A team of researchers led by the University of Bonn has examined the ways in which a harmful fungus – Ustilago maydis – reproduces in the aerial parts of the corn plant and renders it defenseless. According to the experts, huge tumor-like tissue growth, known as galls, form at the site of the infection after being triggered by molecules released by the fungus – called effectors – which manipulate the plant’s metabolism and suppress its immune defenses. These effectors are also promoting cell growth and division in the corn by interfering with a plant signaling pathway regulated by the hormone auxin.
“The fungus uses this auxin signaling pathway for its own purposes,” said study senior author Armin Djamei, an expert in Plant Pathology at the University of Bonn. “This is because the huge growth of the tissue devours energy and resources that are then lacking for defense against Ustilago maydis. In addition, the fungus finds an ideal supply of nutrients in the growths and can multiply well there.”
“We therefore wanted to find out how the fungus promotes these proliferation processes. To do this, we searched for genetic material in the fungus that enables it to control the auxin signaling pathway of its host plant and thus its cell growth.”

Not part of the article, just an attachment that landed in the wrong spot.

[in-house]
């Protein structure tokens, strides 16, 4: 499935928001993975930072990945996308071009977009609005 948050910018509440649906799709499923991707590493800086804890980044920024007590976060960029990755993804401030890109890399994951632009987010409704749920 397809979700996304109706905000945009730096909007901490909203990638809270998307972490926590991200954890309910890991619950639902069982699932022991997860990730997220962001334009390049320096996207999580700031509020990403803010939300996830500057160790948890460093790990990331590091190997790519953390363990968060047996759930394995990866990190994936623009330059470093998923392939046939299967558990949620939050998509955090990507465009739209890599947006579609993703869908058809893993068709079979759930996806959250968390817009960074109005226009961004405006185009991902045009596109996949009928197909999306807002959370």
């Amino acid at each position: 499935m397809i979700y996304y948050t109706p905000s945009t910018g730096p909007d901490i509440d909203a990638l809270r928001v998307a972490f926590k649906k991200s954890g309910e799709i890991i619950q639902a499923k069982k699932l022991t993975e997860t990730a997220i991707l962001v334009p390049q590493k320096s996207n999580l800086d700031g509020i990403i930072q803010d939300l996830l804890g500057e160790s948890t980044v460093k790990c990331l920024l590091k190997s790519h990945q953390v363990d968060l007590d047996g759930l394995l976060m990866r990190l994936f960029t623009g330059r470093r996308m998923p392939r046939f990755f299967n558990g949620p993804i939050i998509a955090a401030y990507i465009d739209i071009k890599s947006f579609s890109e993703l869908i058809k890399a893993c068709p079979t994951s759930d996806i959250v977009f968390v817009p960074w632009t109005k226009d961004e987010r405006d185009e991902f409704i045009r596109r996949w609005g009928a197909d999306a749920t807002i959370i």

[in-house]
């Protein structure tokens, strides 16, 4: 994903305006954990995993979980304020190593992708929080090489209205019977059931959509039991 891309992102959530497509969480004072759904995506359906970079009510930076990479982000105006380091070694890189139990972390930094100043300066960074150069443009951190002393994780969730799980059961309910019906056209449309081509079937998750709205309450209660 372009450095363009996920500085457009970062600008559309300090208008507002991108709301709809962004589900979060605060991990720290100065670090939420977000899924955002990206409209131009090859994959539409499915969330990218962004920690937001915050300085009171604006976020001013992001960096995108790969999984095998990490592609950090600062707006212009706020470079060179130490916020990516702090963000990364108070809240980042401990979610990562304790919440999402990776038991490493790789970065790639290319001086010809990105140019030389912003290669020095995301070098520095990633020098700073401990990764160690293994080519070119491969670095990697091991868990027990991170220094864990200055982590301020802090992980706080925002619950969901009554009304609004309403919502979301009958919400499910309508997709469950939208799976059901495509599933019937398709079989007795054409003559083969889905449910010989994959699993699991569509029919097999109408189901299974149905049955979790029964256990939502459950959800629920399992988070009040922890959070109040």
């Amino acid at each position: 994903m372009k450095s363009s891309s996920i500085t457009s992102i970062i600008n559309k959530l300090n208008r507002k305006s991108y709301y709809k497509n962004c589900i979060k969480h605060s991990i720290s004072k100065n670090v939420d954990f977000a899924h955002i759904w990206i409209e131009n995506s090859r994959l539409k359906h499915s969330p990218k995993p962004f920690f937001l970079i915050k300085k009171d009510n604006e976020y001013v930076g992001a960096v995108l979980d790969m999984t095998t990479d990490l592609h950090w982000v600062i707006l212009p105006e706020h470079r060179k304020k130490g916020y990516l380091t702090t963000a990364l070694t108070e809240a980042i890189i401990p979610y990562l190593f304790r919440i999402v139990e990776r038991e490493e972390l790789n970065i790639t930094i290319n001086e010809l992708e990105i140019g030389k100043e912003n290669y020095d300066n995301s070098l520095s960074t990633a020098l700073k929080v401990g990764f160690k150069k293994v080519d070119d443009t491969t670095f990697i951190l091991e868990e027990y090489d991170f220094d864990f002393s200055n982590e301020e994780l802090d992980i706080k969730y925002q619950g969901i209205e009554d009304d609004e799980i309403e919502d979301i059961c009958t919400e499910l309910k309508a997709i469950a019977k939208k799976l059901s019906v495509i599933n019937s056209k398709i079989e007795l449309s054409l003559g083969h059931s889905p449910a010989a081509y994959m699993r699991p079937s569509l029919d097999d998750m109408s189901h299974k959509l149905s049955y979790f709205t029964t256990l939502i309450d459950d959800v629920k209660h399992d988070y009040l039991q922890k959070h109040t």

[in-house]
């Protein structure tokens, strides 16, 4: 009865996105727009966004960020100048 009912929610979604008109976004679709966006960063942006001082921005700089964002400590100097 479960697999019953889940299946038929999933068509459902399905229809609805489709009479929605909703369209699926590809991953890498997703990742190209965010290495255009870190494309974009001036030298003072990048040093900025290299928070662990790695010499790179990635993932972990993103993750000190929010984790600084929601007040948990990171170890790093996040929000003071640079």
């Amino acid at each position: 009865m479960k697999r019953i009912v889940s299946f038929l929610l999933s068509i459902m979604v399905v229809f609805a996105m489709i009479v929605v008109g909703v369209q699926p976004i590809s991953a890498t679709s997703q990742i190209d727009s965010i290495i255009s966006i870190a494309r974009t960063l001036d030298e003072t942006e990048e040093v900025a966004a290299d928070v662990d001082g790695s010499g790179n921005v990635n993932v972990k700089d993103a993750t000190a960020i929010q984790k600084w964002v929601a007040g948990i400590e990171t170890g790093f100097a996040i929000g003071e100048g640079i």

The investigation revealed a cluster of five genes – called Tip1 to Tip5 – that the fungus uses to manipulate corn’s auxin signaling pathway. “The proteins encoded by the five Tip genes can bind to a protein in the corn plant known to experts as Topless,” explained lead author Janos Bindics, a researcher at the IMBA Institute of Molecular Biotechnology in Vienna.
Topless is a central switch that suppresses various signaling pathways in the plant. The fungal effectors produced by the cluster of Tip genes override this suppression, specifically for signaling pathways that benefit the fungus, such as the auxin one. “Figuratively speaking, the fungus acts with surgical precision. It accomplishes exactly what it needs to accomplish to best infect the corn plant,” said Dr. Djamei.
Since there are various pathogens that interfere with the auxin signaling pathways of the host plants which they infect, further research is needed to better understand the infection process in different plant diseases. By using this study’s findings, “it will be possible for the first time to influence specific effects of the auxin signaling pathway in a very targeted manner and thus to elucidate the effect of these important plant hormones even more precisely,” as Dr. Djamei put it.
The research is published in the journal New Phytologist.